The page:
By Les Brown
Jumping out of bed on a bright August 2017 morning I decided it would be nice to ride my motorcycle the 35 kilometres to see my brother and his family. I walked into the bathroom to take a shower rubbing my eyes and feeling what I thought were the side effects of a deep sleep through the night. I became aware of sharp pain from various body parts including a near blinding headache. I opened my eyes again to find I wasn’t in the bathroom any longer. Truth is, I didn’t have a clue where I was.
I sat on the bed while my head split open, or at least it felt like it. A nurse arrived and asked what was wrong? I told her I had a bad headache. But the words I could hear coming from my mouth weren’t the ones I had spoken. In fact I couldn’t recognise them. My concern and disorientation spun into fear and almost panic. The nurse looked familiar and seemed to know me; but, I didn’t know the nurse. What was going on?
Over the next couple of days I realised I was in a hospital. I found out I had had two strokes and it was nearly December. I had apparently been living in limbo for three months and was just now emerging from a world of nothingness. I was able to think reasonably clearly, and could read quite well, if I did it silently. However, when I tried to say what I was thinking or reading, I was a mess and couldn’t understand why my mouth wasn’t doing what I wanted it to do. Words came out differently to my thoughts and were not spoken well. To top it off my legs wouldn’t respond as commanded, it was akin to having ropes tied to them and somebody yanking the ends to get me moving.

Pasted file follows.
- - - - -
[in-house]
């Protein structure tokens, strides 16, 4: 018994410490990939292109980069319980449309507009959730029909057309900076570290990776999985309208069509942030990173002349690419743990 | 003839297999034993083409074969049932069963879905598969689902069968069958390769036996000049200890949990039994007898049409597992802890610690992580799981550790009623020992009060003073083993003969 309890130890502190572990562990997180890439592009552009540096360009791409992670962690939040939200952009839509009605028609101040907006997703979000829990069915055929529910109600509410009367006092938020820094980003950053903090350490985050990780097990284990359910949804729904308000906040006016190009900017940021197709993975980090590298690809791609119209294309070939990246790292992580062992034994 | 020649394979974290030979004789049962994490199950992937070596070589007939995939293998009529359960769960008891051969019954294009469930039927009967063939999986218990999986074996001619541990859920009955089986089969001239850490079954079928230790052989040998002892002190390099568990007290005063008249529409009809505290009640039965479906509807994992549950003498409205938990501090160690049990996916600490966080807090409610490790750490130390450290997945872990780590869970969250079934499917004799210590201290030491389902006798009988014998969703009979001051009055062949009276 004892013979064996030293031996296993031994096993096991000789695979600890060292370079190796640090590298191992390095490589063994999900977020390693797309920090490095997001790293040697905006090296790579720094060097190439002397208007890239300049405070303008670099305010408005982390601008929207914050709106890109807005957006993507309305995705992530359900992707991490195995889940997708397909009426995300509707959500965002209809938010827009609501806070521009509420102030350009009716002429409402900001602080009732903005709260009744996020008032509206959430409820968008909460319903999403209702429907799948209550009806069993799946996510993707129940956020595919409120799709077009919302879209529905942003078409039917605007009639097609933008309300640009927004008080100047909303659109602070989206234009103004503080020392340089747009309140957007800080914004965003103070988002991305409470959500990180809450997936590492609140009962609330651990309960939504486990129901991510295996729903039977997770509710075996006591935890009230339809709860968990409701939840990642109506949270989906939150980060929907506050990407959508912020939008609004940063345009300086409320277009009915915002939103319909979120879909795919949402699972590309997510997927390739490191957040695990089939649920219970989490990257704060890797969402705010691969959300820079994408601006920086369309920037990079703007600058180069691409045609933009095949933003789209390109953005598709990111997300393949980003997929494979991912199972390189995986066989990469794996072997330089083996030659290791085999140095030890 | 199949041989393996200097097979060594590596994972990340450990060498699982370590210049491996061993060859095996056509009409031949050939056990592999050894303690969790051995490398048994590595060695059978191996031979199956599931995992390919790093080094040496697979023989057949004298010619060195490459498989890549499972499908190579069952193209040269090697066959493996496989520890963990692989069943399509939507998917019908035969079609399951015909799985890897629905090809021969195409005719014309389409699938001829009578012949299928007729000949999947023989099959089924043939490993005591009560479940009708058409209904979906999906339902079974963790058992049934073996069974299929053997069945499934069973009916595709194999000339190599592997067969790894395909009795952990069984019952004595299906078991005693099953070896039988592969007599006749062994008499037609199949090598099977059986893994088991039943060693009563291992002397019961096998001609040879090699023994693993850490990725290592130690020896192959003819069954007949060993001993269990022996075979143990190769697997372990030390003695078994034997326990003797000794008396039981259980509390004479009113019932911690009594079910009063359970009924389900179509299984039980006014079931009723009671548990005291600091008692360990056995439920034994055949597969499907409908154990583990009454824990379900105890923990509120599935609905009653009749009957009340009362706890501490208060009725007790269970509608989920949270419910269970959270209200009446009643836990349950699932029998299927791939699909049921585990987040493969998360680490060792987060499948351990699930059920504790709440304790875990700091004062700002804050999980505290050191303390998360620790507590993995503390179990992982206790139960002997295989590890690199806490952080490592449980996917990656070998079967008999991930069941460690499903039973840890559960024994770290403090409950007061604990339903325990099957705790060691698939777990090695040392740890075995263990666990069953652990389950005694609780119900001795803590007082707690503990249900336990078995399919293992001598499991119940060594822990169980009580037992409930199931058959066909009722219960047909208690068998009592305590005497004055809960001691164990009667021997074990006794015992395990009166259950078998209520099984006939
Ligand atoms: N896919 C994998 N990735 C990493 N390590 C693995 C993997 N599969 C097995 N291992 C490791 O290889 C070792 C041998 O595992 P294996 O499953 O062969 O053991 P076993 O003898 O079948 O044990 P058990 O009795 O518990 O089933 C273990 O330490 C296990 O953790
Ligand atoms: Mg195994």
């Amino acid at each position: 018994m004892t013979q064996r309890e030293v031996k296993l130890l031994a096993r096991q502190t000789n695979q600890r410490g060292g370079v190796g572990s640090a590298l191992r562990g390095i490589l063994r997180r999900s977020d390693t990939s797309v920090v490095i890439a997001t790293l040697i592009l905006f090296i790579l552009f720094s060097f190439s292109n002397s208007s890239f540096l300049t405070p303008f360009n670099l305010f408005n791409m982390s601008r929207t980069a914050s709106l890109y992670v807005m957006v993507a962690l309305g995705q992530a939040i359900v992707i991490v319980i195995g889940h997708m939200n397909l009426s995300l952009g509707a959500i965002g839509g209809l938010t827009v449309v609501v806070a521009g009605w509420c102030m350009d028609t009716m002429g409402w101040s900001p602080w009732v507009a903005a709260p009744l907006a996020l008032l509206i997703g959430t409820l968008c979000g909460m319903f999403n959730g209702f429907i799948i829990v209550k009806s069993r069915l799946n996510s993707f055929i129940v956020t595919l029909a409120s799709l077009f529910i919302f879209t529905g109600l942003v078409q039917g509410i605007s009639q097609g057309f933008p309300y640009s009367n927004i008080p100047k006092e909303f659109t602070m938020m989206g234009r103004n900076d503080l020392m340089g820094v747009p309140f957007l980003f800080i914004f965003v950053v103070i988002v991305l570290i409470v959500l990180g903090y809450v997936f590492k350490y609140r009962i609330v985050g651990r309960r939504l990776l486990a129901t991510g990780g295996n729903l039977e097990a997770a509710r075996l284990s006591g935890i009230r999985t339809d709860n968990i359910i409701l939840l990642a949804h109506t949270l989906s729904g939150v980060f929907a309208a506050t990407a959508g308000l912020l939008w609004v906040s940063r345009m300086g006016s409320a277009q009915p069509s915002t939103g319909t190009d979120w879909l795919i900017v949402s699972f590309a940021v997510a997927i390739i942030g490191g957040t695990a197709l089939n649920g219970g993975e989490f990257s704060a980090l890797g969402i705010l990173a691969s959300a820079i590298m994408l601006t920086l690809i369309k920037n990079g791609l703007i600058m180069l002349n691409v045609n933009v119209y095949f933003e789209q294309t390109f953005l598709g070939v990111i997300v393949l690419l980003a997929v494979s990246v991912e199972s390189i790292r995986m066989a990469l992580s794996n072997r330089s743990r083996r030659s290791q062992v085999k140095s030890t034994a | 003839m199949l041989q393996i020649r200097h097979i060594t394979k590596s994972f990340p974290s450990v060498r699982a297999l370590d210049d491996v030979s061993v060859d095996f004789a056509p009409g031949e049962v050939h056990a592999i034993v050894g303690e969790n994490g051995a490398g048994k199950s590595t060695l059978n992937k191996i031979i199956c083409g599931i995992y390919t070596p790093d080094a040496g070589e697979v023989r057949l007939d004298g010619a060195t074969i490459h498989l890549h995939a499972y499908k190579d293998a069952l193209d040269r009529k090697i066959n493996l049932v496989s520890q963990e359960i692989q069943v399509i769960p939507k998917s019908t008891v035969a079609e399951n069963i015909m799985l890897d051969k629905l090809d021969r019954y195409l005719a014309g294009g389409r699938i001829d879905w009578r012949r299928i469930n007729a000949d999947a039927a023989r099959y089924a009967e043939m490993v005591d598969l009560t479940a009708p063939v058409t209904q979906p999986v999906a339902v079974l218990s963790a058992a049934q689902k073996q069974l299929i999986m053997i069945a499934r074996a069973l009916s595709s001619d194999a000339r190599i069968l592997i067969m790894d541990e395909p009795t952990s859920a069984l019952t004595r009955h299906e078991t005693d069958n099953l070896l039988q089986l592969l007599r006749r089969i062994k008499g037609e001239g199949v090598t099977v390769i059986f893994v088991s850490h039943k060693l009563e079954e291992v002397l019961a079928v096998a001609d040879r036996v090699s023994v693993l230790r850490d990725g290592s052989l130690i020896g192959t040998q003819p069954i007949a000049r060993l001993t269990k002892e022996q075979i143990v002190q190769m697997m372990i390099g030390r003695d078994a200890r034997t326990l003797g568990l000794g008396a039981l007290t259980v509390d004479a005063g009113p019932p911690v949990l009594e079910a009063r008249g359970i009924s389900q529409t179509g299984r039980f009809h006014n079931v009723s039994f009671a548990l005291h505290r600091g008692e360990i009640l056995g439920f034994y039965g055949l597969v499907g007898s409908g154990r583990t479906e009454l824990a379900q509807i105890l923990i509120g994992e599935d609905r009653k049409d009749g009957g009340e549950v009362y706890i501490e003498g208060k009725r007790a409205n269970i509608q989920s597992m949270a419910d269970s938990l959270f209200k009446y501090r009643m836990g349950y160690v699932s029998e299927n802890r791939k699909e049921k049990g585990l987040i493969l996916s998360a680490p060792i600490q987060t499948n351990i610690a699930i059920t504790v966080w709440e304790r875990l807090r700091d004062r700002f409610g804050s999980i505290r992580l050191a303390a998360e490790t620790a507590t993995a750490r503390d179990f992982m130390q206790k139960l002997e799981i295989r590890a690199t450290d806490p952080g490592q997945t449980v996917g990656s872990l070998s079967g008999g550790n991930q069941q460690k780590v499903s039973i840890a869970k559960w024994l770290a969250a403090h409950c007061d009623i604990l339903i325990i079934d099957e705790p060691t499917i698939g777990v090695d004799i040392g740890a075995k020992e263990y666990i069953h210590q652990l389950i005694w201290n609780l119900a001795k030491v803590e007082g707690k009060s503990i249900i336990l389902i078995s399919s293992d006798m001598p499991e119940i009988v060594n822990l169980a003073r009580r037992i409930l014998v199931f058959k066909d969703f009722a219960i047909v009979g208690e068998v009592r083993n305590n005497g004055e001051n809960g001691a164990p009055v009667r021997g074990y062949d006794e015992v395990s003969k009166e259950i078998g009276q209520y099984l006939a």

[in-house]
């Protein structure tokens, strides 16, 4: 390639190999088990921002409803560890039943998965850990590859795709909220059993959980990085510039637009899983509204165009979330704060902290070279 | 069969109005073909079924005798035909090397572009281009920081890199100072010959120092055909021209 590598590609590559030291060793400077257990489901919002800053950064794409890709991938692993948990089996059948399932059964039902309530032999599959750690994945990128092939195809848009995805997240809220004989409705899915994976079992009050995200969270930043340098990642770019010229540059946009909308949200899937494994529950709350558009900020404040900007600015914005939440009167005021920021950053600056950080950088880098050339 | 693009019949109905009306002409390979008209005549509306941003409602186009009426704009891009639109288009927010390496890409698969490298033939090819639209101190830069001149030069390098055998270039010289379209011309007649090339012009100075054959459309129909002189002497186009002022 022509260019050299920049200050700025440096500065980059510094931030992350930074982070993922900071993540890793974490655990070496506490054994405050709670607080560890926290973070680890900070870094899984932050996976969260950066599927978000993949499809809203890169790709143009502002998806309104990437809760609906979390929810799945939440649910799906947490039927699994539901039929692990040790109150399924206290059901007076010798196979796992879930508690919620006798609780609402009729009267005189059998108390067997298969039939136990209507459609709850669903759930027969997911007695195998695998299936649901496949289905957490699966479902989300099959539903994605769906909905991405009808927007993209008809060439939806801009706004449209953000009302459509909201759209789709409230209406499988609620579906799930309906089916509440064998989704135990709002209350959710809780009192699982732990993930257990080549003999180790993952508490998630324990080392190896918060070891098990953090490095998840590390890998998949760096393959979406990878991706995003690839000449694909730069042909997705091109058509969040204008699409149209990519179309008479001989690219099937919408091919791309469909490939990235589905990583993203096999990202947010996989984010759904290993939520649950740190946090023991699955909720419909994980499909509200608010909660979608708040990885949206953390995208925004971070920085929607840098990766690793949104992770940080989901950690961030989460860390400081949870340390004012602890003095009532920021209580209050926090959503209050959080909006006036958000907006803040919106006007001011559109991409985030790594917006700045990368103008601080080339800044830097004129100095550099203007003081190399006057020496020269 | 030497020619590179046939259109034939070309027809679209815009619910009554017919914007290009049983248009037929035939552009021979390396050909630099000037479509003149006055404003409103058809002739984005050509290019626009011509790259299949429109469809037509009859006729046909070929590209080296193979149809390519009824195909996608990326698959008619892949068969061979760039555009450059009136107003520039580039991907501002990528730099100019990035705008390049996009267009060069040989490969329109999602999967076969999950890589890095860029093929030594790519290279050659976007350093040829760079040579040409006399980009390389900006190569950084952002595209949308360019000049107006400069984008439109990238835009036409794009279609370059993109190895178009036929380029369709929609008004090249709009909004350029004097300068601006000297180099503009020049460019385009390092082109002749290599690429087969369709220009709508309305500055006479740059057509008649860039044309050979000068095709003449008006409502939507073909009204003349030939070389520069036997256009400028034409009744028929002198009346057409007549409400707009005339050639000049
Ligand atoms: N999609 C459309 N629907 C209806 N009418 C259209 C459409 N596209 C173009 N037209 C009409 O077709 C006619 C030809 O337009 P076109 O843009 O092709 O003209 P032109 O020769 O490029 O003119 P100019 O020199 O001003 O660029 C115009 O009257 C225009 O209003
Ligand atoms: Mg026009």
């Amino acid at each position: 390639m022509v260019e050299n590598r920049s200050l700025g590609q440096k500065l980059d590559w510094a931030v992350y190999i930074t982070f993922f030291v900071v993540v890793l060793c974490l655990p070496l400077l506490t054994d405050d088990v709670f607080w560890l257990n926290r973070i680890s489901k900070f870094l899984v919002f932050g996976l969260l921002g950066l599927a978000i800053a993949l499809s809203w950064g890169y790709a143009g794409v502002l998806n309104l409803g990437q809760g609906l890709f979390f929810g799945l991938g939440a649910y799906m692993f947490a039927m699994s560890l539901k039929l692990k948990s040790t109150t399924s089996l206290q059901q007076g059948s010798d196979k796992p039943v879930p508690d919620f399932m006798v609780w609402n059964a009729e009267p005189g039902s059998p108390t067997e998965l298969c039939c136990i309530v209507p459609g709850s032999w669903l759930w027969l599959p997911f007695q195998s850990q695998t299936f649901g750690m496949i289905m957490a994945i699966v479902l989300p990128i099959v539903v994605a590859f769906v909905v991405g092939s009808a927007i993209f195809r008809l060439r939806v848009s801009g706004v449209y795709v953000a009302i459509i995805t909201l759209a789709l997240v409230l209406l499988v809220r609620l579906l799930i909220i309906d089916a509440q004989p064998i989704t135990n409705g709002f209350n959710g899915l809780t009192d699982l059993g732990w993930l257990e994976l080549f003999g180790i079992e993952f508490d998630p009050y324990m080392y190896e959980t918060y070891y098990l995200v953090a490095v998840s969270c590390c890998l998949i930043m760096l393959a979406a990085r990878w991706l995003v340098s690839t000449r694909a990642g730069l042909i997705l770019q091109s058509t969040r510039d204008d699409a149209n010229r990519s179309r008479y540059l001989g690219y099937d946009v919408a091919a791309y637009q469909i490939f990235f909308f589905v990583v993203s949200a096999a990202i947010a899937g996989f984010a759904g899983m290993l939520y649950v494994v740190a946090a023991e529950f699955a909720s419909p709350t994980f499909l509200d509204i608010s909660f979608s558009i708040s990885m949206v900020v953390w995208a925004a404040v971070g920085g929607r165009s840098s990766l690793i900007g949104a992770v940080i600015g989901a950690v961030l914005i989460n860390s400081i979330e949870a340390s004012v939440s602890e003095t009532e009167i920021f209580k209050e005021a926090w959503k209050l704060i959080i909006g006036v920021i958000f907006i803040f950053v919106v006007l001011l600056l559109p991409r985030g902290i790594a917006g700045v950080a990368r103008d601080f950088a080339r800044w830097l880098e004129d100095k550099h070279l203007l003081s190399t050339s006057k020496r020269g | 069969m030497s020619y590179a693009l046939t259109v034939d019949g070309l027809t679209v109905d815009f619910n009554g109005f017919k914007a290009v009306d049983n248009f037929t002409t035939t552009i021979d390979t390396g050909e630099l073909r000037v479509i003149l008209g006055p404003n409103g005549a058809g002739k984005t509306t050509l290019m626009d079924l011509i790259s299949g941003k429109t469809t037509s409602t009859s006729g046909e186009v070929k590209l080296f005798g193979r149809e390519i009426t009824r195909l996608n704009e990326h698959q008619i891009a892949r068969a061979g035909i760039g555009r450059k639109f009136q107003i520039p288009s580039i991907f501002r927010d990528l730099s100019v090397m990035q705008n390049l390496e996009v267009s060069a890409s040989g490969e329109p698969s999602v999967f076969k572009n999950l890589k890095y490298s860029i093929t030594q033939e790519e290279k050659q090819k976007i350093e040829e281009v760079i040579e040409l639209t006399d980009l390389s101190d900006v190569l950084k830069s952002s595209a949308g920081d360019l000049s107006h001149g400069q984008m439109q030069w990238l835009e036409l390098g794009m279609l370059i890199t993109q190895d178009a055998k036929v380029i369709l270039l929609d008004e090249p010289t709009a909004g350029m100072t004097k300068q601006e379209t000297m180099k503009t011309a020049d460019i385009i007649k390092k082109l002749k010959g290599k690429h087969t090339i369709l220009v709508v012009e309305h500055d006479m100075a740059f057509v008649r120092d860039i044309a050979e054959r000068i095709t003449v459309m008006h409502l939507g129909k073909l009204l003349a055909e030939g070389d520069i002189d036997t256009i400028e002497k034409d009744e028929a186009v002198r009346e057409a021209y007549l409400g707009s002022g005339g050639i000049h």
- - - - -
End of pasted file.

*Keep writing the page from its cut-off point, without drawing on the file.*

Panic was never far off. Confusion and a sever sense of sadness prevailed. I had very limited short term memory and had a lot of trouble determining the passage of time. A wonderfully smart speech pathologist told me not to try remembering names but to look for things that would allow me to identify people. She became “Smiles.” She also had me start a journal to write my memory prompts in. At the beginning it was very difficult to understand my writing but that journal became my best friend and I still carry a note book for the same purpose.
I had been provided an opportunity to participate in an intensive rehabilitation program at St George’s and that is why I have made an almost complete recovery. I worked through various verbal, written and physical exercises over and over until I got them right. The staff were incredibly kind and patient. Driving me on and stopping me from over exertion when I got too carried away. They kept me safe, informed and on topic; although, I did have a tendency to get into story telling when a trigger appeared in conversation or exercises. The truly unflappable staff helped me to complete never ending tasks and to improve steadily over the next three months. They guided me through the pain, the confusion and best of all the improvement.
Without the 24/7 therapy and the professional and dedicated staff, I believe I would never have broken through the barriers to better health. I felt the people involved in helping me became my family. They worked hard to keep me safe and I will never be able to repay them. The atmosphere they collectively created was the reason I was able to devote myself to recovery without too many worries feeding my paranoias.
Following a six month stay at St George’s, I was transferred, at my son’s request, to Adelaide’s Modbury Hospital. I arrived being able to talk albeit with a stutter and to freely get around with a walking frame. Over the next six weeks I got rid of the walker and functioned on my own in every regard.
In March 2019 I had another stroke which I believe put my recovery back approximately six months. But it is now August 2019 and my speech is as good as before the strokes and I walk unaided. I would like to thank each and every one of the St Vincent’s and St George’s staff who was involved in my treatment and recovery. They saved me and they are now my friends for life.